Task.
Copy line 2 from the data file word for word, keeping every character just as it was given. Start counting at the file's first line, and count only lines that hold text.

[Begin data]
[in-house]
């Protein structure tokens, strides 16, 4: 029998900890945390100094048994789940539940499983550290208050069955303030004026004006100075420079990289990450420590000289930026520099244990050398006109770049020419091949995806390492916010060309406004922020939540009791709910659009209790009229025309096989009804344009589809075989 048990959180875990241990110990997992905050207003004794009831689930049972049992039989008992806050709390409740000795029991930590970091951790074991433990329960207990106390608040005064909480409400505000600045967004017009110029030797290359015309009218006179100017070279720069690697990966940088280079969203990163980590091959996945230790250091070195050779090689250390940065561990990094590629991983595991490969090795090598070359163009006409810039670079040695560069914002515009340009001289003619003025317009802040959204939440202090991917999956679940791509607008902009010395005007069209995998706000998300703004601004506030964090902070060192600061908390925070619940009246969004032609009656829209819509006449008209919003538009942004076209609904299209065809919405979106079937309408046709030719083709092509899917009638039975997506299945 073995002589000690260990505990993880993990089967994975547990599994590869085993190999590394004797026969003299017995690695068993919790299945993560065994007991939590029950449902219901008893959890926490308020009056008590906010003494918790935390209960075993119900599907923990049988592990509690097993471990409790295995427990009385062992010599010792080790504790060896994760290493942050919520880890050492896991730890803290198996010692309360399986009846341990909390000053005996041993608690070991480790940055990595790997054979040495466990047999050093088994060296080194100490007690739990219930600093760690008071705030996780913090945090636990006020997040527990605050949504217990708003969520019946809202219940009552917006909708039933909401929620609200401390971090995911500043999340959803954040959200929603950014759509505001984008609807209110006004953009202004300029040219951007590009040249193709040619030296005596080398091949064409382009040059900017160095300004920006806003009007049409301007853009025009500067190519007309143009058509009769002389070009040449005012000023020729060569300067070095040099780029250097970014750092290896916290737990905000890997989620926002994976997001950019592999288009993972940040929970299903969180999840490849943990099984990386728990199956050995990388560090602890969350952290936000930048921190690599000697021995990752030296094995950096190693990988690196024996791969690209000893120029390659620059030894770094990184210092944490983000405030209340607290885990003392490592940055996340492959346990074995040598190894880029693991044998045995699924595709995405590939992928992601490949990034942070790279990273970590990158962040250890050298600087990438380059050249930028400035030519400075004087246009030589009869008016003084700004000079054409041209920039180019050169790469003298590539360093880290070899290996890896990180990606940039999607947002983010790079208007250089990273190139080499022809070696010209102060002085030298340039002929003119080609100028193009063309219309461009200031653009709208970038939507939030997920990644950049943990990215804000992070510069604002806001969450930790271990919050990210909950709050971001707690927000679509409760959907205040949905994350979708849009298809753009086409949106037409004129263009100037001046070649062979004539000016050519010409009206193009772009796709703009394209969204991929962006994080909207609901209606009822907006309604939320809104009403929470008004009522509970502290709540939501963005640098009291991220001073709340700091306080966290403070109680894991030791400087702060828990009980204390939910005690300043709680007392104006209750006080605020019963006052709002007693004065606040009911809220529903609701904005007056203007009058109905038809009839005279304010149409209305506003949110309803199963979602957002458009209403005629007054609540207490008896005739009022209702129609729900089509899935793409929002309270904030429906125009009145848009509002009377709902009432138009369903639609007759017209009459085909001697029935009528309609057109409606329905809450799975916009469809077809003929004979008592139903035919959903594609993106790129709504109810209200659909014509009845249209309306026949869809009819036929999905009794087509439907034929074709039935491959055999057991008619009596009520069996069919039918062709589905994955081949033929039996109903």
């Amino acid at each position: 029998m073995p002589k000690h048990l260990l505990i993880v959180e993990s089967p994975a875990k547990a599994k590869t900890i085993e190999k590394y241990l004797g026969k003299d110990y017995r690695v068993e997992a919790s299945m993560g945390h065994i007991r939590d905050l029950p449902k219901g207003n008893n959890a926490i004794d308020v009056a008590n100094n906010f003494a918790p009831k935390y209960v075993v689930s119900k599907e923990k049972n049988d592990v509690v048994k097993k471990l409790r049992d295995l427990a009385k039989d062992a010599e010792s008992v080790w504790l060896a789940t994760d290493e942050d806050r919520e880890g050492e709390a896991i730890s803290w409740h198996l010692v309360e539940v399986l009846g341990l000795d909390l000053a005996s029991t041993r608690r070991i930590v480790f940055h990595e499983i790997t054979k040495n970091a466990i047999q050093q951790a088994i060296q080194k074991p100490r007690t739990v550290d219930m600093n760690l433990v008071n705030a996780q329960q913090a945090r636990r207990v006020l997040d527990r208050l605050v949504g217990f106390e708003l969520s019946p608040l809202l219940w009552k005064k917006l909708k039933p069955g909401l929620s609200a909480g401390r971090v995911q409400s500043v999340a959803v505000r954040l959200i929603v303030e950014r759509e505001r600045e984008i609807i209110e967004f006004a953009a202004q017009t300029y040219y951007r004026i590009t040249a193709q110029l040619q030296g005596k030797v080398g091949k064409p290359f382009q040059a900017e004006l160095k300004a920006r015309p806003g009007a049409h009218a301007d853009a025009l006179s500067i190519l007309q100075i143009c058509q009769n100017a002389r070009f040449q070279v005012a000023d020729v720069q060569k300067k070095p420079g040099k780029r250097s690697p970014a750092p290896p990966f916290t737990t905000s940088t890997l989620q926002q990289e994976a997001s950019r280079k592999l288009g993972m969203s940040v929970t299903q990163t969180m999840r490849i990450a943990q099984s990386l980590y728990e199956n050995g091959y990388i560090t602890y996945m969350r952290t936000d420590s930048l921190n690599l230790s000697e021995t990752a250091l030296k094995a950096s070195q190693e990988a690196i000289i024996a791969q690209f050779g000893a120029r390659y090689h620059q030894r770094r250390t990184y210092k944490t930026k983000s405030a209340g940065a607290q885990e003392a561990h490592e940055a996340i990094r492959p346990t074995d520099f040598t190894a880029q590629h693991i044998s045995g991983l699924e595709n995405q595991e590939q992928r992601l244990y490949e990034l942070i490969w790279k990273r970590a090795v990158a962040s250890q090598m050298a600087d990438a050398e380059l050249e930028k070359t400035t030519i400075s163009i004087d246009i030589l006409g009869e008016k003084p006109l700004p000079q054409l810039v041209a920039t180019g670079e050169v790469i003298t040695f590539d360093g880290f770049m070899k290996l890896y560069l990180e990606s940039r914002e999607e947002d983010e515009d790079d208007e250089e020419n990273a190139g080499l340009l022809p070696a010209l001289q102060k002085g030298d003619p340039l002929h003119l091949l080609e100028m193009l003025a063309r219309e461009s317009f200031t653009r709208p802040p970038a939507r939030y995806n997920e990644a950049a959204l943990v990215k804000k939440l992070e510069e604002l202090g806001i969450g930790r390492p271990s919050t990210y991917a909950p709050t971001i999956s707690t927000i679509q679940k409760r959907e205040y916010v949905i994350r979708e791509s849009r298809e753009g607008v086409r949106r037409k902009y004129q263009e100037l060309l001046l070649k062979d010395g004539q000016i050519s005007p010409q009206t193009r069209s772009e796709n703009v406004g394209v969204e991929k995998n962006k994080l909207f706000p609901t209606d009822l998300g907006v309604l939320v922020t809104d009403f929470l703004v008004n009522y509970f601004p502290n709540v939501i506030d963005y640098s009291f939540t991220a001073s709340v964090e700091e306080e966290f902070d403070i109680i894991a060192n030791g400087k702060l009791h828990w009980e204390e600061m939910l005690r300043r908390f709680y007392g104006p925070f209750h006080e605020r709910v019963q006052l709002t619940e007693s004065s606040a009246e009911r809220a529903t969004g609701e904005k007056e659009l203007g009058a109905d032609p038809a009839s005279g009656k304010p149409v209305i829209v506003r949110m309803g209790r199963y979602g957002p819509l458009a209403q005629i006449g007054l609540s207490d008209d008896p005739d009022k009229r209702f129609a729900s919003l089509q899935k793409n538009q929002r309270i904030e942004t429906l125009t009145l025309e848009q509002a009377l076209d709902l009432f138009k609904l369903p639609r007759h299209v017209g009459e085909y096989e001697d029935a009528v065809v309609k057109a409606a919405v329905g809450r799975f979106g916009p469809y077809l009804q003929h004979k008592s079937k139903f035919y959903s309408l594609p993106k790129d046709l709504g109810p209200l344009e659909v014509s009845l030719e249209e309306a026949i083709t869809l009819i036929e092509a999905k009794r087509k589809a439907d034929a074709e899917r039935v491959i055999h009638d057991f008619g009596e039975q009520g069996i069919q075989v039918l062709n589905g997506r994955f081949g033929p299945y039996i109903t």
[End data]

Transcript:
């Protein structure tokens, strides 16, 4: 029998900890945390100094048994789940539940499983550290208050069955303030004026004006100075420079990289990450420590000289930026520099244990050398006109770049020419091949995806390492916010060309406004922020939540009791709910659009209790009229025309096989009804344009589809075989 048990959180875990241990110990997992905050207003004794009831689930049972049992039989008992806050709390409740000795029991930590970091951790074991433990329960207990106390608040005064909480409400505000600045967004017009110029030797290359015309009218006179100017070279720069690697990966940088280079969203990163980590091959996945230790250091070195050779090689250390940065561990990094590629991983595991490969090795090598070359163009006409810039670079040695560069914002515009340009001289003619003025317009802040959204939440202090991917999956679940791509607008902009010395005007069209995998706000998300703004601004506030964090902070060192600061908390925070619940009246969004032609009656829209819509006449008209919003538009942004076209609904299209065809919405979106079937309408046709030719083709092509899917009638039975997506299945 073995002589000690260990505990993880993990089967994975547990599994590869085993190999590394004797026969003299017995690695068993919790299945993560065994007991939590029950449902219901008893959890926490308020009056008590906010003494918790935390209960075993119900599907923990049988592990509690097993471990409790295995427990009385062992010599010792080790504790060896994760290493942050919520880890050492896991730890803290198996010692309360399986009846341990909390000053005996041993608690070991480790940055990595790997054979040495466990047999050093088994060296080194100490007690739990219930600093760690008071705030996780913090945090636990006020997040527990605050949504217990708003969520019946809202219940009552917006909708039933909401929620609200401390971090995911500043999340959803954040959200929603950014759509505001984008609807209110006004953009202004300029040219951007590009040249193709040619030296005596080398091949064409382009040059900017160095300004920006806003009007049409301007853009025009500067190519007309143009058509009769002389070009040449005012000023020729060569300067070095040099780029250097970014750092290896916290737990905000890997989620926002994976997001950019592999288009993972940040929970299903969180999840490849943990099984990386728990199956050995990388560090602890969350952290936000930048921190690599000697021995990752030296094995950096190693990988690196024996791969690209000893120029390659620059030894770094990184210092944490983000405030209340607290885990003392490592940055996340492959346990074995040598190894880029693991044998045995699924595709995405590939992928992601490949990034942070790279990273970590990158962040250890050298600087990438380059050249930028400035030519400075004087246009030589009869008016003084700004000079054409041209920039180019050169790469003298590539360093880290070899290996890896990180990606940039999607947002983010790079208007250089990273190139080499022809070696010209102060002085030298340039002929003119080609100028193009063309219309461009200031653009709208970038939507939030997920990644950049943990990215804000992070510069604002806001969450930790271990919050990210909950709050971001707690927000679509409760959907205040949905994350979708849009298809753009086409949106037409004129263009100037001046070649062979004539000016050519010409009206193009772009796709703009394209969204991929962006994080909207609901209606009822907006309604939320809104009403929470008004009522509970502290709540939501963005640098009291991220001073709340700091306080966290403070109680894991030791400087702060828990009980204390939910005690300043709680007392104006209750006080605020019963006052709002007693004065606040009911809220529903609701904005007056203007009058109905038809009839005279304010149409209305506003949110309803199963979602957002458009209403005629007054609540207490008896005739009022209702129609729900089509899935793409929002309270904030429906125009009145848009509002009377709902009432138009369903639609007759017209009459085909001697029935009528309609057109409606329905809450799975916009469809077809003929004979008592139903035919959903594609993106790129709504109810209200659909014509009845249209309306026949869809009819036929999905009794087509439907034929074709039935491959055999057991008619009596009520069996069919039918062709589905994955081949033929039996109903």